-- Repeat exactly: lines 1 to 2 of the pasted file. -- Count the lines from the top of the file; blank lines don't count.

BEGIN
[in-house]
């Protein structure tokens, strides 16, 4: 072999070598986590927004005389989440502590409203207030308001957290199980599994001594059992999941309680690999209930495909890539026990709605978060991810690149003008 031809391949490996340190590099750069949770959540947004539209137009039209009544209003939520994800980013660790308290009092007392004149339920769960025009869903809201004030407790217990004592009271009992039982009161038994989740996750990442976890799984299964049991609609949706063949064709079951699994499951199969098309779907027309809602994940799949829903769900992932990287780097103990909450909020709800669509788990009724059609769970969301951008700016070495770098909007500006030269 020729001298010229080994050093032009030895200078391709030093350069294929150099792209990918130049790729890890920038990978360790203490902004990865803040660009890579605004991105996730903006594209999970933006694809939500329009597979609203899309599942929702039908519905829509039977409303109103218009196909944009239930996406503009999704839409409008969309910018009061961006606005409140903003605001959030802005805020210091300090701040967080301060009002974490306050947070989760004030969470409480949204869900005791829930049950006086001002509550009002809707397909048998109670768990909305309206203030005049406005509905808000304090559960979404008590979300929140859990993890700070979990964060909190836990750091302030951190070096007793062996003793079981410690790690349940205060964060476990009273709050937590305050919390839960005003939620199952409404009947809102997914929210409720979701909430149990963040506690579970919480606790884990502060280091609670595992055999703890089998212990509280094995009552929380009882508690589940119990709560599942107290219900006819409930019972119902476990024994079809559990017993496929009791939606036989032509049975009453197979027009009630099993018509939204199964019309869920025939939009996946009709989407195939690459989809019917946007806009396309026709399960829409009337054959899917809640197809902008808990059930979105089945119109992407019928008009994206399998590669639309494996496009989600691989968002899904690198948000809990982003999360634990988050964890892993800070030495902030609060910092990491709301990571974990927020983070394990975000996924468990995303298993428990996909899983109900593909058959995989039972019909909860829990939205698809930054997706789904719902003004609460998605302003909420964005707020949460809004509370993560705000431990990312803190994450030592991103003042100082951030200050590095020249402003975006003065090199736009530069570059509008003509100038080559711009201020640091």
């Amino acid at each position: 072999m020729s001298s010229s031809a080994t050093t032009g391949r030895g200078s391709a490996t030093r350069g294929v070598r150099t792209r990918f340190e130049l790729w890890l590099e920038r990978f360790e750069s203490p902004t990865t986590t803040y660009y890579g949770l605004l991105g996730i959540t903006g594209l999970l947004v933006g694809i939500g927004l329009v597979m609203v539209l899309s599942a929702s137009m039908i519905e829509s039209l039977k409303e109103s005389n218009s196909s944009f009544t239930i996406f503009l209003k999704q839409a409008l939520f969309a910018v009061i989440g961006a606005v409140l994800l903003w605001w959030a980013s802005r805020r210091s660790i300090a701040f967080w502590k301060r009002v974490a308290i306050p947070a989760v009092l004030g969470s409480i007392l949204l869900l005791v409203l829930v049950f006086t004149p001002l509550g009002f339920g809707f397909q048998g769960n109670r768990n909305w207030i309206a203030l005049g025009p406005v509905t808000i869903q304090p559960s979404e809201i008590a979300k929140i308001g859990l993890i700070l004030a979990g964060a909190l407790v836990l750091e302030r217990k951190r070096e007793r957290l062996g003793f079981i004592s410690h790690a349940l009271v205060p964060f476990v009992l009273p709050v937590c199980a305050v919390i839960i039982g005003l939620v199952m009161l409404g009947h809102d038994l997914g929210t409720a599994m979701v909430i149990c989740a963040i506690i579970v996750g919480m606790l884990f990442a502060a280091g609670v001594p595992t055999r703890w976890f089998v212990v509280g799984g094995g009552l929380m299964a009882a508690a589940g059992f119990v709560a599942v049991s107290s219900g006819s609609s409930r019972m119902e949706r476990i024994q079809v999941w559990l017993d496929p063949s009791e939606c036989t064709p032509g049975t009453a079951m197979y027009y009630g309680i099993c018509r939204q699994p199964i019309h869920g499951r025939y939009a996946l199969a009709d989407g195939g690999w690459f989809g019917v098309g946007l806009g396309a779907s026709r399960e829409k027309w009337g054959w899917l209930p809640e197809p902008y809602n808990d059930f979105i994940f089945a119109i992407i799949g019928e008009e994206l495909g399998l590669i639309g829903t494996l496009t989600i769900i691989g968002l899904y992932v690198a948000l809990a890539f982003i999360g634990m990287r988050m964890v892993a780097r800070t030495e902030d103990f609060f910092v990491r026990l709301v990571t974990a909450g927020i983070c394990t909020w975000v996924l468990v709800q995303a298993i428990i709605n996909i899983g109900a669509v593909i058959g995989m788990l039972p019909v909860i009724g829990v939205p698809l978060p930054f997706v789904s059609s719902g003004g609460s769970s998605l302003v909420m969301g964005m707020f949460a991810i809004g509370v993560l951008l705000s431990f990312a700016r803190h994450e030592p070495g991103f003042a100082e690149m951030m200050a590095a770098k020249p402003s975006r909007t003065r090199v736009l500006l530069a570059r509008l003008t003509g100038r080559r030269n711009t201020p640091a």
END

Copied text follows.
[in-house]
């Protein structure tokens, strides 16, 4: 072999070598986590927004005389989440502590409203207030308001957290199980599994001594059992999941309680690999209930495909890539026990709605978060991810690149003008 031809391949490996340190590099750069949770959540947004539209137009039209009544209003939520994800980013660790308290009092007392004149339920769960025009869903809201004030407790217990004592009271009992039982009161038994989740996750990442976890799984299964049991609609949706063949064709079951699994499951199969098309779907027309809602994940799949829903769900992932990287780097103990909450909020709800669509788990009724059609769970969301951008700016070495770098909007500006030269 020729001298010229080994050093032009030895200078391709030093350069294929150099792209990918130049790729890890920038990978360790203490902004990865803040660009890579605004991105996730903006594209999970933006694809939500329009597979609203899309599942929702039908519905829509039977409303109103218009196909944009239930996406503009999704839409409008969309910018009061961006606005409140903003605001959030802005805020210091300090701040967080301060009002974490306050947070989760004030969470409480949204869900005791829930049950006086001002509550009002809707397909048998109670768990909305309206203030005049406005509905808000304090559960979404008590979300929140859990993890700070979990964060909190836990750091302030951190070096007793062996003793079981410690790690349940205060964060476990009273709050937590305050919390839960005003939620199952409404009947809102997914929210409720979701909430149990963040506690579970919480606790884990502060280091609670595992055999703890089998212990509280094995009552929380009882508690589940119990709560599942107290219900006819409930019972119902476990024994079809559990017993496929009791939606036989032509049975009453197979027009009630099993018509939204199964019309869920025939939009996946009709989407195939690459989809019917946007806009396309026709399960829409009337054959899917809640197809902008808990059930979105089945119109992407019928008009994206399998590669639309494996496009989600691989968002899904690198948000809990982003999360634990988050964890892993800070030495902030609060910092990491709301990571974990927020983070394990975000996924468990995303298993428990996909899983109900593909058959995989039972019909909860829990939205698809930054997706789904719902003004609460998605302003909420964005707020949460809004509370993560705000431990990312803190994450030592991103003042100082951030200050590095020249402003975006003065090199736009530069570059509008003509100038080559711009201020640091």